During his speech on Sunday, the French President of the Republic Emmanuel Macron announced the reopening of cafés and restaurants in Paris and its region, subject to continuous monitoring of health precaution standards. The pandemic has brought about a significant drop in global demand for luxury food products, which has been drastically reduced due to the pandemic.
The closure of thousands of restaurants around the world marked the slide of the economy into recession. The luxury food industry, whose demand depends almost exclusively on restaurants and large hotels, has been hard hit.
“This is really a period that looks like a war time,” said Jean-Marie Barrillere, co-president of the CIVC, the lobby of champagne producers in France.
Some producers of premium foods, such as caviar, wagyu beef or bluefin tuna, around the world have decided to go direct to consumers to keep themselves afloat, while others have been forced to reduce their production.
While gourmets around the world have been forced to desert restaurants, the confined environment and financial concerns have also made them less inclined to consume luxury foods.
Falling demand is having a major impact on luxury foods
The various world producers have no other solution than to display their products at a discount. Russian Caviar House, Russia’s leading sturgeon breeding company offered a 30% discount on Beluga hybrid caviar.
“Spring and summer are always low seasons for the caviar market, but if we compare this period with previous years, the sales in Russia are down 50%,” said the company’s owner, Alexander Novikov.
As for Japan, the price of the highly renowned bluefin tuna has fallen by more than 40% and the price of wagyu beef cuts by 30%.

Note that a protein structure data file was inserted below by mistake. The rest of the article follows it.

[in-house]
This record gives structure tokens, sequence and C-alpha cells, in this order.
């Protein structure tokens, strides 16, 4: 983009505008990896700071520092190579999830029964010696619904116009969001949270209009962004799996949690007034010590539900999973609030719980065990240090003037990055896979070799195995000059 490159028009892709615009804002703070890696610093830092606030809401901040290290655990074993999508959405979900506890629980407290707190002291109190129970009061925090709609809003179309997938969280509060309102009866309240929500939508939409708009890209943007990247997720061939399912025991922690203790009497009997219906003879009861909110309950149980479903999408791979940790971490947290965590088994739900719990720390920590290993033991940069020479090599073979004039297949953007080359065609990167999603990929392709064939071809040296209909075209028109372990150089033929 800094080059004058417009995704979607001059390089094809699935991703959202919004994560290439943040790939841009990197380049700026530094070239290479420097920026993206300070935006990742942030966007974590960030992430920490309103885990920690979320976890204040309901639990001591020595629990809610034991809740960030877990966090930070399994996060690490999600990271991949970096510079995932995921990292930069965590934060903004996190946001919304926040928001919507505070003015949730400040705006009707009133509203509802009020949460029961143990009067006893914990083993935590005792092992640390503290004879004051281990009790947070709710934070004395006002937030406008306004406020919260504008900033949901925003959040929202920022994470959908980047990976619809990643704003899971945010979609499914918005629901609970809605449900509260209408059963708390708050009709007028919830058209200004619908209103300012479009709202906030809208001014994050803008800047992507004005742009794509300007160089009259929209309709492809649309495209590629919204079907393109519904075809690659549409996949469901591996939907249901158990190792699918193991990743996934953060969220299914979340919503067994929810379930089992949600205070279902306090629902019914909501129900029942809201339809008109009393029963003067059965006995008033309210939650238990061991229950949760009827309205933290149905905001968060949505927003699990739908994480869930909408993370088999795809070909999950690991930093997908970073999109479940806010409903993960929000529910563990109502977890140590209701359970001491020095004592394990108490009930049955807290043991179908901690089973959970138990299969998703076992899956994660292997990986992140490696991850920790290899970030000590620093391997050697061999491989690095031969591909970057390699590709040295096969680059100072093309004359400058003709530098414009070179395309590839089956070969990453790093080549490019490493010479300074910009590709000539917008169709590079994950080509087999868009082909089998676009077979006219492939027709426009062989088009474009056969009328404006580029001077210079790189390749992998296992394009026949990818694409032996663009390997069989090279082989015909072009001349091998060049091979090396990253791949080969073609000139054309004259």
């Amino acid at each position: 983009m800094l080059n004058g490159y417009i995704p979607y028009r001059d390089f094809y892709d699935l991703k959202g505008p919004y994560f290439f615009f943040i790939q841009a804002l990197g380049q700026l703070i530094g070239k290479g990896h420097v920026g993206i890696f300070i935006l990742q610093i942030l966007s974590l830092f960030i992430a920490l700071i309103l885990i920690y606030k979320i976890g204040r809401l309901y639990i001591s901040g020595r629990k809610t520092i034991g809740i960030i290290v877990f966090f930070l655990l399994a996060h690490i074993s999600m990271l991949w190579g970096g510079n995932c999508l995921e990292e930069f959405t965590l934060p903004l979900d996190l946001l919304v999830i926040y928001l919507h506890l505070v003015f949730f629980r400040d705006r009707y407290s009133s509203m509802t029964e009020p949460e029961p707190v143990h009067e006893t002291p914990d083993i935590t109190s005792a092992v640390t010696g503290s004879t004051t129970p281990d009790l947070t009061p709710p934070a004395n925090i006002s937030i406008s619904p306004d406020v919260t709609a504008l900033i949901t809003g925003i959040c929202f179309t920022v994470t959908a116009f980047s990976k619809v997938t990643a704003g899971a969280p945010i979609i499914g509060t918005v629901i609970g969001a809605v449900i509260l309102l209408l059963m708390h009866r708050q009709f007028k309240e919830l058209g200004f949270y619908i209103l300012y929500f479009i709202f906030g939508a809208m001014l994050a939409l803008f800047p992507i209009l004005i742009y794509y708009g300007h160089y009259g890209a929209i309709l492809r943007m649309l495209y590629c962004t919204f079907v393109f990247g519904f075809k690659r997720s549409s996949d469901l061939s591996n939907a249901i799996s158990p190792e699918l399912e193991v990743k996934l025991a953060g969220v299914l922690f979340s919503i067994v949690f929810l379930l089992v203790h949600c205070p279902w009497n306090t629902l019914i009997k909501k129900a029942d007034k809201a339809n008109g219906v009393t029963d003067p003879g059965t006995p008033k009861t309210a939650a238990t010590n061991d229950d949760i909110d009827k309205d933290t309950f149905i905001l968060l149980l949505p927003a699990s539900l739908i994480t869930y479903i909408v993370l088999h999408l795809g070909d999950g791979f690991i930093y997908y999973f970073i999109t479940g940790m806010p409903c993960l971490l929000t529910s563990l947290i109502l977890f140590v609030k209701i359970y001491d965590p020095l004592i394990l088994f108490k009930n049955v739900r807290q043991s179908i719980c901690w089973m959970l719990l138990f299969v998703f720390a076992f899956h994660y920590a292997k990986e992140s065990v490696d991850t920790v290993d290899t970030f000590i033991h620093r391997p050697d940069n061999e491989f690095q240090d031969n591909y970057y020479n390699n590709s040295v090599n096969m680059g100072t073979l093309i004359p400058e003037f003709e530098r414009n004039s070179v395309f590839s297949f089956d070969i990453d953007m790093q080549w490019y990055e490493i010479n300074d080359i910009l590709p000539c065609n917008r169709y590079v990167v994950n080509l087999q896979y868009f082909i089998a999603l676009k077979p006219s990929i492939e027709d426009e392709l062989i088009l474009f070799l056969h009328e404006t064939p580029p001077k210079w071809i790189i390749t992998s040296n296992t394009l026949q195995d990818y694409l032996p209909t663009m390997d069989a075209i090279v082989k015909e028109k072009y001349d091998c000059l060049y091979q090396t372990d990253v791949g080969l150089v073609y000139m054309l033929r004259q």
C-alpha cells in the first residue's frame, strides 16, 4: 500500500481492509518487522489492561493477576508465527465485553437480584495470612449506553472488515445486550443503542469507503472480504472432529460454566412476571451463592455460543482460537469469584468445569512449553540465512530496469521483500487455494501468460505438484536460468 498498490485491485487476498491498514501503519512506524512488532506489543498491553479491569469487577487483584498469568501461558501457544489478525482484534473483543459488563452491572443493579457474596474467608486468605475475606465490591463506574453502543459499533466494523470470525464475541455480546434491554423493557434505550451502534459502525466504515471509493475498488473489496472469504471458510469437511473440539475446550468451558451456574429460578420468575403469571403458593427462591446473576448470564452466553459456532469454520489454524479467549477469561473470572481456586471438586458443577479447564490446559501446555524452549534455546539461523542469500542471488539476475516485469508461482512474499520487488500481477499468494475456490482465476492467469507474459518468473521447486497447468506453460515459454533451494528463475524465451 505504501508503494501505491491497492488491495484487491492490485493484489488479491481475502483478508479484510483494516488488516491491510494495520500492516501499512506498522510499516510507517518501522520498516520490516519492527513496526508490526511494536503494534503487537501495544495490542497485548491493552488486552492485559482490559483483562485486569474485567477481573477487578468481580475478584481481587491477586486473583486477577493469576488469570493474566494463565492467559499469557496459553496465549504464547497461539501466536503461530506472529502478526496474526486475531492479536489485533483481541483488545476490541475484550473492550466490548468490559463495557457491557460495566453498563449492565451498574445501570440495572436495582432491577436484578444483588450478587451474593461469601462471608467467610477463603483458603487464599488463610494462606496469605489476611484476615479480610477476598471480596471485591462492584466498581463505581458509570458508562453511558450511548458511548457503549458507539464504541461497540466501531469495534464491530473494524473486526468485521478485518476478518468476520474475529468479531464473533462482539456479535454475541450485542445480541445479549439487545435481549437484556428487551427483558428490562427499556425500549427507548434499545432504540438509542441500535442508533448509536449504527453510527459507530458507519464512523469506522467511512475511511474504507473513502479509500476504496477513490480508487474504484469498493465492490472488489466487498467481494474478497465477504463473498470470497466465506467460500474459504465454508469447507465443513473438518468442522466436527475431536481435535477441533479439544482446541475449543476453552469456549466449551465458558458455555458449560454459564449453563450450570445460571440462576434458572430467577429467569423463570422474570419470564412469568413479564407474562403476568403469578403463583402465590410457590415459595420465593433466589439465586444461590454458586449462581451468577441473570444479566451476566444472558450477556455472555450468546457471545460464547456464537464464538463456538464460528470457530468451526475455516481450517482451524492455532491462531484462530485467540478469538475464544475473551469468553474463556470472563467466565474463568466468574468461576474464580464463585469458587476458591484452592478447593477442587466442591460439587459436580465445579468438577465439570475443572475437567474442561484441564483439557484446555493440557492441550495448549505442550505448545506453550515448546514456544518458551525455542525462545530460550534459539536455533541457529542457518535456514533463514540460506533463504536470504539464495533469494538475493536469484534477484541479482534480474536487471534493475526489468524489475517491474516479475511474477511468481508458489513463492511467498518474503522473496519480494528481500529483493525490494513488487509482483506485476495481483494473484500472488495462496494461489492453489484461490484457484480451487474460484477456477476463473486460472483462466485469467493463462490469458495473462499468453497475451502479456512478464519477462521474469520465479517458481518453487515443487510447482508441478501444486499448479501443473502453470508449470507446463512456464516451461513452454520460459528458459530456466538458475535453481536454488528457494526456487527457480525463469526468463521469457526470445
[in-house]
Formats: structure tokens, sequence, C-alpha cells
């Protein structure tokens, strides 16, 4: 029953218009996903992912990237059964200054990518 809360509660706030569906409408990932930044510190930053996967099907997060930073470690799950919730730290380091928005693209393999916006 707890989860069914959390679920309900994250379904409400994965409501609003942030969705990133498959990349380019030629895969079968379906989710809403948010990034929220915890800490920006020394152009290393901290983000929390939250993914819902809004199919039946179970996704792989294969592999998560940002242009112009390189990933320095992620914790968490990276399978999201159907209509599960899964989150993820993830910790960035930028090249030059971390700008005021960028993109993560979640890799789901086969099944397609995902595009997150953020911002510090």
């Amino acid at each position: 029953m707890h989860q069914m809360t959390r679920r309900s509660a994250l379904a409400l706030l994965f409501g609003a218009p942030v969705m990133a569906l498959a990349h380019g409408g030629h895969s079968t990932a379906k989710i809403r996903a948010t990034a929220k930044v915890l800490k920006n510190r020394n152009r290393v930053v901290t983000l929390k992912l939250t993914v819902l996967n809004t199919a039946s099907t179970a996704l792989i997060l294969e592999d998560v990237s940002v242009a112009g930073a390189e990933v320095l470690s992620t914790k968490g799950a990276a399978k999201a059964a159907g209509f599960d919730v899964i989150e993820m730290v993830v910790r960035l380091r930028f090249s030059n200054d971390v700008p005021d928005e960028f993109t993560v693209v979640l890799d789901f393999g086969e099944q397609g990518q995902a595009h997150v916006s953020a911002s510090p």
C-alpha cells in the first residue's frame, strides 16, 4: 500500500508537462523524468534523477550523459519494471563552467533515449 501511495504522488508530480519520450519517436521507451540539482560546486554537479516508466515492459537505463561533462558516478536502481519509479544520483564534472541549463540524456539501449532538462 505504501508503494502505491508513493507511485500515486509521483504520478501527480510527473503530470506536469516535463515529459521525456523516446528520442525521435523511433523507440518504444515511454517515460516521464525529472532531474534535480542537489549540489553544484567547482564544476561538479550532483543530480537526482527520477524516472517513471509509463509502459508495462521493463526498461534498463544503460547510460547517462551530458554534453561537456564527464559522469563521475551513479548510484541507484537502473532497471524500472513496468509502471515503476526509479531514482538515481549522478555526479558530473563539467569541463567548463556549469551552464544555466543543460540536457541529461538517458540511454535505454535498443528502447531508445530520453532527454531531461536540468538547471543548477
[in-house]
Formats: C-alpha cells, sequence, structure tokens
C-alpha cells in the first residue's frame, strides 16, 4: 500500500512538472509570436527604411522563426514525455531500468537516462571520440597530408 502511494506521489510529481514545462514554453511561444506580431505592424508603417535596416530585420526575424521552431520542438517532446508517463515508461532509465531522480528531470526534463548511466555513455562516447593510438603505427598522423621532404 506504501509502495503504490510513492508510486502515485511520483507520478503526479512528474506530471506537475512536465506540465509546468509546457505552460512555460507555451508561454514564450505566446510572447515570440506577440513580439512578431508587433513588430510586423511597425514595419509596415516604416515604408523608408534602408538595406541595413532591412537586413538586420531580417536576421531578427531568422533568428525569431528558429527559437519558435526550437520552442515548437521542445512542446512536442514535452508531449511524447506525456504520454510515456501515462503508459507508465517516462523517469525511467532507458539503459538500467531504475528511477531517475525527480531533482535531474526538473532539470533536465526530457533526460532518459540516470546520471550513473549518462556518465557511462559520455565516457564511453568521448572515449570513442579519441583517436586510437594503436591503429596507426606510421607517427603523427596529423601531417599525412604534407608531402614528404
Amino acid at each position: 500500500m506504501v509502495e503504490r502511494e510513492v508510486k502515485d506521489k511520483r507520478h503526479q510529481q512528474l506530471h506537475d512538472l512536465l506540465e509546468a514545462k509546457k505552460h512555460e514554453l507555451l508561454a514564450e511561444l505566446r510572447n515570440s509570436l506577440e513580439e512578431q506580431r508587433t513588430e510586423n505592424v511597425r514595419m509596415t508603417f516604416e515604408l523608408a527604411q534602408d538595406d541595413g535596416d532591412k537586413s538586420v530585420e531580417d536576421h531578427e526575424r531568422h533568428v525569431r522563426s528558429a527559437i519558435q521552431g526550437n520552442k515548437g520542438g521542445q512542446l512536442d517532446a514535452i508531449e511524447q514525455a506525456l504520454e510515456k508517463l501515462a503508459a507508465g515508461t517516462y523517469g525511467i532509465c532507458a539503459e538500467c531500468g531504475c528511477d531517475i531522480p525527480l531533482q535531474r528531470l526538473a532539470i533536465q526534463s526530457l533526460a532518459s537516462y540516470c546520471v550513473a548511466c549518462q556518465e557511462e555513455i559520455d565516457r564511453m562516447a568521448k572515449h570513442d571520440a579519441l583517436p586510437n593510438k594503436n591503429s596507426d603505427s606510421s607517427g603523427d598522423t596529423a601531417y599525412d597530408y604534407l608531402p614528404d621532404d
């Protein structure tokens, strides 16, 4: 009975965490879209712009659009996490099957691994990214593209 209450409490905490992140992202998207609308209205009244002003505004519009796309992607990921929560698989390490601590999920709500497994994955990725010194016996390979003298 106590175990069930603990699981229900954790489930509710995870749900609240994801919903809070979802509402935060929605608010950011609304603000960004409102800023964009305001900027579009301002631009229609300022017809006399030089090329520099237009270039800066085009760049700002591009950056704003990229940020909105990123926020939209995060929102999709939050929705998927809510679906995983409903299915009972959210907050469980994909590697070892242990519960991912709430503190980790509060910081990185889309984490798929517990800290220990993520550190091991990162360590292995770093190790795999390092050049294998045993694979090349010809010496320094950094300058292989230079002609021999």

A large number of producers have turned to supermarket sales, where discount prices are much less profitable than sales to high-end restaurants.
“Mid-March it felt like the sky had fallen on us.”
In France, the reopening of restaurants is essential for the recovery of the luxury food industry. The foie gras producer group Cifog stated that restaurants account for 40% of total foie gras sales, so to support prices, foie gras producers have been forced to reduce their production.
“Mid-March it felt like the sky had fallen on us,” said producer Florian Boucherie.
Caviar prices remained close to their historic lows.
“People will not want to taste a Chateau Petrus wine, a lobster or caviar under a bell jar,” said Michel Berthommier, general manager of Caviar Perlita in southwestern France.
Champagne sales have also fallen considerably. However, French producers continue to hope that consumers will celebrate the reopening of bars and restaurants with a cup in hand.
Featured photo : © CIVC
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